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ST on Health: A Tuneful Chat with Dr. David Schiedermayer, a Harmonica-Toting Palliative-Care Doc

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Aired on Tuesday, September 9th.

On this edition of StudioTulsa on Health, guest host John Schumann speaks by phone with Dr. David Schiedermayer, a reflective and soft-spoken physician/author who is based in Wisconsin, tells a good yarn, and has worked in the fields of medicine and health for many years now. He's been an internist and a hospitalist in the past, and he's now focused on palliative care. Oh, and he's also one heck of a harmonica player. In fact, Dr. Schiedermayer deliberately sets out to blend his thoughtful doctoring and his bluesy music-making as often as possible -- with his patients and with their families, and with just about everyone else -- and he tells us why, and even provides a few instrument-at-hand demonstrations, on today's show. "Music has charms to soothe the savage breast," wrote an English playwright, rather famously, in the late 1600s. But it of course does much more than this -- it doesn't just soothe or comfort us; it actively heals us, grounds us, enlightens us, and brings us peace. (Or at least it has the potential to do so.) And not just the "us" who happens to be the patient, as Dr. Schiedermayer makes clear, but all of us -- everyone in the room, or everyone with ears to hear.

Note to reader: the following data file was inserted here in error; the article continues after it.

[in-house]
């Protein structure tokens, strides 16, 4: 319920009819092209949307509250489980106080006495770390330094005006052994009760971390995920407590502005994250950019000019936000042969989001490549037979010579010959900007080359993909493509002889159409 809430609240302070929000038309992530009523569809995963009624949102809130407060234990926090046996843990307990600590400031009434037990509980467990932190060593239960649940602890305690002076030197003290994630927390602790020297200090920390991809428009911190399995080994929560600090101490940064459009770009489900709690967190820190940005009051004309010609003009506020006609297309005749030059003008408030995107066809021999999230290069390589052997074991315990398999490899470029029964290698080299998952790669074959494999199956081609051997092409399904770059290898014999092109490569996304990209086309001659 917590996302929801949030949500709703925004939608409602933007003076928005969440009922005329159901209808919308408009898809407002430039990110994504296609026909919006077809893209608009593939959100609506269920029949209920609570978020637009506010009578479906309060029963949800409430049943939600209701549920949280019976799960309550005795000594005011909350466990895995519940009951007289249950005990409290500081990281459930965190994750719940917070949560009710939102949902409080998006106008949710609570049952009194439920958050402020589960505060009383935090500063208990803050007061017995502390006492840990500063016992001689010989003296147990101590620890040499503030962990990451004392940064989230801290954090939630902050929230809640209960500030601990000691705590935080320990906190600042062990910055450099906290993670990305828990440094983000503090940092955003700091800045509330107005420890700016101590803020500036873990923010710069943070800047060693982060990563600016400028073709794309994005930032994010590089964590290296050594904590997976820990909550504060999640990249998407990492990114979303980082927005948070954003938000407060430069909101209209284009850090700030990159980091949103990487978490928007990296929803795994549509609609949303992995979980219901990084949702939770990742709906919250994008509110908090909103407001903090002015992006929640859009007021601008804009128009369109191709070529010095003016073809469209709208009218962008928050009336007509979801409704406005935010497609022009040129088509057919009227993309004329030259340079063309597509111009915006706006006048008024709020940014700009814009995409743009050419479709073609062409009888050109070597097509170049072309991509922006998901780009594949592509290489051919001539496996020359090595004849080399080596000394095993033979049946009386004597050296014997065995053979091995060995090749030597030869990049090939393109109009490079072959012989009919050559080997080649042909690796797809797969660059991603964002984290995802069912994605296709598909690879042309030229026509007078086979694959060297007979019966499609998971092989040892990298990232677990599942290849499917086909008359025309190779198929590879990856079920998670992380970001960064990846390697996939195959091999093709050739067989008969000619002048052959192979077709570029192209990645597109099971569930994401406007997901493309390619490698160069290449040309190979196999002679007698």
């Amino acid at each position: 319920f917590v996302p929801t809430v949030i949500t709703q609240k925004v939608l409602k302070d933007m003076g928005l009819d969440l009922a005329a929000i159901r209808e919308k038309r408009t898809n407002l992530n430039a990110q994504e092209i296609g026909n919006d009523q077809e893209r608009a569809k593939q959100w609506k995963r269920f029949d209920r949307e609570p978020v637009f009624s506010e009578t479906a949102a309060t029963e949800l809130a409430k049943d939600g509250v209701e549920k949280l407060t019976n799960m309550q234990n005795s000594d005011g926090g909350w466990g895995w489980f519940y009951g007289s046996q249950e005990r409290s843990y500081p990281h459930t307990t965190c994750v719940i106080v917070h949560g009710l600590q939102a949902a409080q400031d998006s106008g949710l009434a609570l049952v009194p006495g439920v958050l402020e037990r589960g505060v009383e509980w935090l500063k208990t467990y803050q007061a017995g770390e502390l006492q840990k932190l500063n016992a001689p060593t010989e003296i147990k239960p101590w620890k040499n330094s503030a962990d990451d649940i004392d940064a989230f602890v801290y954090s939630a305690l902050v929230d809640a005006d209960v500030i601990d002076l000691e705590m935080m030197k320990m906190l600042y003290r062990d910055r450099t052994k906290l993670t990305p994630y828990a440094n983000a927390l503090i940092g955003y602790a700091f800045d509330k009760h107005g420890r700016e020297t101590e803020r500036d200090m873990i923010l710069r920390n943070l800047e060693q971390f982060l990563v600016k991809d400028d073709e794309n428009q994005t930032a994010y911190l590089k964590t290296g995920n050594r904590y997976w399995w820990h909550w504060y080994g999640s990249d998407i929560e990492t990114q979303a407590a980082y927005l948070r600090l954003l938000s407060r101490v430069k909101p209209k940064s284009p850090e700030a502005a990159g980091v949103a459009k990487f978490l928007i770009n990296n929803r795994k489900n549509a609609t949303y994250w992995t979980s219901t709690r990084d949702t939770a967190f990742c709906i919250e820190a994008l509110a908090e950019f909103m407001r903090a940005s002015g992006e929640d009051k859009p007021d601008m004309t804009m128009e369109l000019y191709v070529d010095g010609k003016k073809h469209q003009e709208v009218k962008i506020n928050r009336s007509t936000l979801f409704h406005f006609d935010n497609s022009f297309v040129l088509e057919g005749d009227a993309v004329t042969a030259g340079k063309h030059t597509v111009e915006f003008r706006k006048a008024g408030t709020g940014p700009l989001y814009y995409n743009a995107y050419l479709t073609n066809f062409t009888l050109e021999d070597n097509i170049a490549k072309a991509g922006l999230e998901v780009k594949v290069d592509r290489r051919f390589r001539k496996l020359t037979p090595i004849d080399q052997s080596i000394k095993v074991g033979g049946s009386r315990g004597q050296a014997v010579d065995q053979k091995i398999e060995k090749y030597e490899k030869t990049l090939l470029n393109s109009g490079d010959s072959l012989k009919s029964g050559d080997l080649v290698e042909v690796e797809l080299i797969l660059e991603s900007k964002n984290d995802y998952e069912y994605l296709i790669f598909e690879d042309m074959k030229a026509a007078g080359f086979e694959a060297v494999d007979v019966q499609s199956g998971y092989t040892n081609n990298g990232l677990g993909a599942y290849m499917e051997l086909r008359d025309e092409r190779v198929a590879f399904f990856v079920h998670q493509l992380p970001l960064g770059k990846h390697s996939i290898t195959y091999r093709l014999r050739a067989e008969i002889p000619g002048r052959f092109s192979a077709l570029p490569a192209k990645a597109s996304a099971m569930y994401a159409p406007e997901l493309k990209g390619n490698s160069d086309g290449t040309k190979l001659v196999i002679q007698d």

Rich Fisher passed through KWGS about thirty years ago, and just never left. Today, he is the general manager of Public Radio Tulsa, and the host of KWGS’s public affairs program, StudioTulsa, which celebrated its twentieth anniversary in August 2012 . As host of StudioTulsa, Rich has conducted roughly four thousand long-form interviews with local, national, and international figures in the arts, humanities, sciences, and government. Very few interviews have gone smoothly. Despite this, he has been honored for his work by several organizations including the Governor's Arts Award for Media by the State Arts Council, a Harwelden Award from the Arts & Humanities Council of Tulsa, and was named one of the “99 Great Things About Oklahoma” in 2000 by Oklahoma Today magazine.
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